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Detection & Response

If anthrax were used as a weapon in the United States, the attack could be detected in one of two ways. Monitoring systems set up nationwide might detect the anthrax after it was released. Or, it might go unnoticed until doctors begin to see unusual patterns of illness among patients in emergency rooms. At that point, alert doctors might suspect anthrax and order lab tests to diagnose anthrax.

It could take days for labs to confirm anthrax in those early samples. But with enough evidence, CDC and other health agencies would not need to wait for lab confirmation before they took action.

CDC and partners could respond by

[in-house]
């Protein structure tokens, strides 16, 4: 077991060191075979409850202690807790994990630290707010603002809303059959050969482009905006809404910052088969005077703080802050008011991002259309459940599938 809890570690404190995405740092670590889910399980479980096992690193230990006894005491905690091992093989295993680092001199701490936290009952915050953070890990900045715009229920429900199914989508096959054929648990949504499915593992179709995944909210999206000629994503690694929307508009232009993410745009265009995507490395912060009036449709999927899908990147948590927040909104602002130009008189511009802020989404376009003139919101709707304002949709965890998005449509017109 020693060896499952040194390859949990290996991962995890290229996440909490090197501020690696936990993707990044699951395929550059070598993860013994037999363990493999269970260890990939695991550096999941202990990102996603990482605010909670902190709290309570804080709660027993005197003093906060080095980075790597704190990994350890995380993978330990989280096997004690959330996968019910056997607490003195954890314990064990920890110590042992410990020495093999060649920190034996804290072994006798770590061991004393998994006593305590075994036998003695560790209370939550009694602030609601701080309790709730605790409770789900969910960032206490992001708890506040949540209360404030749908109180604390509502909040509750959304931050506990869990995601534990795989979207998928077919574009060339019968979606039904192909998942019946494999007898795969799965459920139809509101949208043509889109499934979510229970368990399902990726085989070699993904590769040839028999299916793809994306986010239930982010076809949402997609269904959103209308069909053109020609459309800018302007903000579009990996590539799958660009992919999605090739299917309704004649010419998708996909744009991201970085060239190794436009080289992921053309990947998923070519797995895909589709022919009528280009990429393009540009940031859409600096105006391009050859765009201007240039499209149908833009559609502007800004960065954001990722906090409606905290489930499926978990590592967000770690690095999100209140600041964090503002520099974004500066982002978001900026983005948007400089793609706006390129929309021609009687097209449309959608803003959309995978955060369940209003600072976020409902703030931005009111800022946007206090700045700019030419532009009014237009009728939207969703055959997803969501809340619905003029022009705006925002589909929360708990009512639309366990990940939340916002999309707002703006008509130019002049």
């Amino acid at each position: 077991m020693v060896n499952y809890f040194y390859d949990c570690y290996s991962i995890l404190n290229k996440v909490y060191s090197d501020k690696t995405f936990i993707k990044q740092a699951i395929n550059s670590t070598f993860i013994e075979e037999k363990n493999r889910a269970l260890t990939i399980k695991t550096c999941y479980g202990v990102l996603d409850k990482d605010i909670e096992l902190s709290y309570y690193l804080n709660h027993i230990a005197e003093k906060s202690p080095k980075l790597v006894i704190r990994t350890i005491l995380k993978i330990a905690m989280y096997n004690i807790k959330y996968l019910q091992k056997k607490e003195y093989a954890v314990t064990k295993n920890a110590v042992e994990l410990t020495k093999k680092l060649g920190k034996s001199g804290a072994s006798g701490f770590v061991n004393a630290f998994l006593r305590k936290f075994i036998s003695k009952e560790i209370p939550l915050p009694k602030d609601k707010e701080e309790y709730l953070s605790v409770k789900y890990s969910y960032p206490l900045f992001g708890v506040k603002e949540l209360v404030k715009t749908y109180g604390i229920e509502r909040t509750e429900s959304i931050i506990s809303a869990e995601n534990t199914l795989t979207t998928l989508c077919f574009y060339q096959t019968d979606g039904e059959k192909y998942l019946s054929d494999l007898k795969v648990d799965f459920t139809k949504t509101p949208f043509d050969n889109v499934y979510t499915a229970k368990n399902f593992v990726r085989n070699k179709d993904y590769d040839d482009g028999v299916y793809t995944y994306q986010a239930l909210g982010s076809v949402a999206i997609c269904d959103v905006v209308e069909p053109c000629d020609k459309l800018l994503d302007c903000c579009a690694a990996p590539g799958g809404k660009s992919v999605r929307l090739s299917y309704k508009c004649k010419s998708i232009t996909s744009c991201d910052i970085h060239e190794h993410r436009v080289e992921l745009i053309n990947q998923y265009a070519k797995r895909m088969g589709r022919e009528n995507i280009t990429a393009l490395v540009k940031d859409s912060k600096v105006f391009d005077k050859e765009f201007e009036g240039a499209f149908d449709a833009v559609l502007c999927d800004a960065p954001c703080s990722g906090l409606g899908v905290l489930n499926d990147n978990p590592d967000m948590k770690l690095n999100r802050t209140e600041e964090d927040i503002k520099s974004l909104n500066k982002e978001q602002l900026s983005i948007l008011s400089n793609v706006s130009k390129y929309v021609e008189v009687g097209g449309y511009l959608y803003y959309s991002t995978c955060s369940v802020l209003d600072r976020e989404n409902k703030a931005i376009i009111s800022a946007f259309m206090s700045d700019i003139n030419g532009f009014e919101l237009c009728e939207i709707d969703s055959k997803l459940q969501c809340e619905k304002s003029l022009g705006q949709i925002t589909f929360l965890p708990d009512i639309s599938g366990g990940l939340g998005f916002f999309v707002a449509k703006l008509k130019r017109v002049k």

• Sending samples through the Laboratory Response Network (LRN)
  • Continuing to test samples to learn more about the strain of anthrax
  • Deploying field staff to talk to patients and learn more about how they were exposed
  • Shipping out medicine and supplies from the Strategic National Stockpile (SNS) to local Points of Dispensing (PODs)
  • Providing guidance to clinicians, health departments and other partners on how to respond
  • Communicating life-saving information to the public
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    Atlanta, GA
    30329-4027 USA
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Centers for Disease Control and Prevention   1600 Clifton Rd. Atlanta, GA 30329-4027, USA
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